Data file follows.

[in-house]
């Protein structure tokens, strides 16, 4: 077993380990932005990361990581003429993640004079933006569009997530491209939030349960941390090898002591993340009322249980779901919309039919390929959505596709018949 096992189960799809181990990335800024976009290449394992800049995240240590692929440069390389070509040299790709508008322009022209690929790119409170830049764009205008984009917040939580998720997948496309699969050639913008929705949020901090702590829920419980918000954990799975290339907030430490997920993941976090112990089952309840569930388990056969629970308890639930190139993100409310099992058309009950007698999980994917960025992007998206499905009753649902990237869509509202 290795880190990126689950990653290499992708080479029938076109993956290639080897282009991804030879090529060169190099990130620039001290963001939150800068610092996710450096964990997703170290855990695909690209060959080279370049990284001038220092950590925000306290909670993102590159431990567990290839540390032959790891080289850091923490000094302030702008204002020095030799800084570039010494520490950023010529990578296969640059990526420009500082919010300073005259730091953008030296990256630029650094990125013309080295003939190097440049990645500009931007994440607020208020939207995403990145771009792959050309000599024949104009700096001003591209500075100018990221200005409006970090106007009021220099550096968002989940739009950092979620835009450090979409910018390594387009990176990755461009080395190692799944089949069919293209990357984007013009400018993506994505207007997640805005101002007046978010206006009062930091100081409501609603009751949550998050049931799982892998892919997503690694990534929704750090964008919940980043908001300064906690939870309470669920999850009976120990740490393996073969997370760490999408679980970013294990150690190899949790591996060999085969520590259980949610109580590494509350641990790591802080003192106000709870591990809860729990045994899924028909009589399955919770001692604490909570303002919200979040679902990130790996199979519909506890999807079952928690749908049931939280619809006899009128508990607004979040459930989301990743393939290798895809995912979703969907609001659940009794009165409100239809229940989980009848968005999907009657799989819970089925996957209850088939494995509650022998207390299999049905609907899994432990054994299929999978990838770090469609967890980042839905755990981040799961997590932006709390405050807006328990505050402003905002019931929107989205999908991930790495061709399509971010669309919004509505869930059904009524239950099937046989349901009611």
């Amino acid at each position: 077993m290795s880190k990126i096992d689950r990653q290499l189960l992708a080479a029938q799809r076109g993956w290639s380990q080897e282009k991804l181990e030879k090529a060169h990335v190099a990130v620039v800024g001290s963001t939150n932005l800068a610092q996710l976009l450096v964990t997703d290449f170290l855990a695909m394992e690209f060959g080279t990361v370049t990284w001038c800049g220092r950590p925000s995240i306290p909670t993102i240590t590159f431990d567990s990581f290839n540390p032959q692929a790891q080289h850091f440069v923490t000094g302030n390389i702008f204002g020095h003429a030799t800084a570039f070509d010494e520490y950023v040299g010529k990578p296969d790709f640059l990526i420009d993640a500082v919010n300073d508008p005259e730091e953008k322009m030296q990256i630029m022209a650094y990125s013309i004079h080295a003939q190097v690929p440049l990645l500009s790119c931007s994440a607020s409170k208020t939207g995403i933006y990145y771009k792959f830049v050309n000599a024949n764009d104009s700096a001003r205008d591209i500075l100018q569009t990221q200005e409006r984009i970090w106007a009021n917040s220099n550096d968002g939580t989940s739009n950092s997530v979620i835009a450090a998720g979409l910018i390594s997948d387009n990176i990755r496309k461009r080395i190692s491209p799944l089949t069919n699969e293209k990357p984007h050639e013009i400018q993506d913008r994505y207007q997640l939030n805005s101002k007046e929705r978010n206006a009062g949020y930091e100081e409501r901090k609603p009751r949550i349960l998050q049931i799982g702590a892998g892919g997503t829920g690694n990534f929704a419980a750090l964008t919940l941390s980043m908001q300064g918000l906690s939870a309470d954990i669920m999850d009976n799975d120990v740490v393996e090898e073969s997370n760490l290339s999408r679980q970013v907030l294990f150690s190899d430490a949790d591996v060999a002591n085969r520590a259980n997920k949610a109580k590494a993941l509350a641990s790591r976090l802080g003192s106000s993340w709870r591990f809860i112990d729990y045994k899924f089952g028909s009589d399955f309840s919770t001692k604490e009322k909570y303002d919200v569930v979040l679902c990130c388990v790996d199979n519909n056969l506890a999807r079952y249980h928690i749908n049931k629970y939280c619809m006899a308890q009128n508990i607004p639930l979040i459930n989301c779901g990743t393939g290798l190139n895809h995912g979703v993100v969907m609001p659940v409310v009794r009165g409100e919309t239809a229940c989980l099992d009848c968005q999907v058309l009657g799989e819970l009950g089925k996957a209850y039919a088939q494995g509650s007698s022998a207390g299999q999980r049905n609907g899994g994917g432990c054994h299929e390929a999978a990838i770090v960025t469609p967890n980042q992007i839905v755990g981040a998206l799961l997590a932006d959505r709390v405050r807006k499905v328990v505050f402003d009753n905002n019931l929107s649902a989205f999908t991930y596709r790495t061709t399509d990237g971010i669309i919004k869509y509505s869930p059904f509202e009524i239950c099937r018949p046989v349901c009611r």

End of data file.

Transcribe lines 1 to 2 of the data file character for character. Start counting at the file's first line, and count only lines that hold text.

[in-house]
């Protein structure tokens, strides 16, 4: 077993380990932005990361990581003429993640004079933006569009997530491209939030349960941390090898002591993340009322249980779901919309039919390929959505596709018949 096992189960799809181990990335800024976009290449394992800049995240240590692929440069390389070509040299790709508008322009022209690929790119409170830049764009205008984009917040939580998720997948496309699969050639913008929705949020901090702590829920419980918000954990799975290339907030430490997920993941976090112990089952309840569930388990056969629970308890639930190139993100409310099992058309009950007698999980994917960025992007998206499905009753649902990237869509509202 290795880190990126689950990653290499992708080479029938076109993956290639080897282009991804030879090529060169190099990130620039001290963001939150800068610092996710450096964990997703170290855990695909690209060959080279370049990284001038220092950590925000306290909670993102590159431990567990290839540390032959790891080289850091923490000094302030702008204002020095030799800084570039010494520490950023010529990578296969640059990526420009500082919010300073005259730091953008030296990256630029650094990125013309080295003939190097440049990645500009931007994440607020208020939207995403990145771009792959050309000599024949104009700096001003591209500075100018990221200005409006970090106007009021220099550096968002989940739009950092979620835009450090979409910018390594387009990176990755461009080395190692799944089949069919293209990357984007013009400018993506994505207007997640805005101002007046978010206006009062930091100081409501609603009751949550998050049931799982892998892919997503690694990534929704750090964008919940980043908001300064906690939870309470669920999850009976120990740490393996073969997370760490999408679980970013294990150690190899949790591996060999085969520590259980949610109580590494509350641990790591802080003192106000709870591990809860729990045994899924028909009589399955919770001692604490909570303002919200979040679902990130790996199979519909506890999807079952928690749908049931939280619809006899009128508990607004979040459930989301990743393939290798895809995912979703969907609001659940009794009165409100239809229940989980009848968005999907009657799989819970089925996957209850088939494995509650022998207390299999049905609907899994432990054994299929999978990838770090469609967890980042839905755990981040799961997590932006709390405050807006328990505050402003905002019931929107989205999908991930790495061709399509971010669309919004509505869930059904009524239950099937046989349901009611």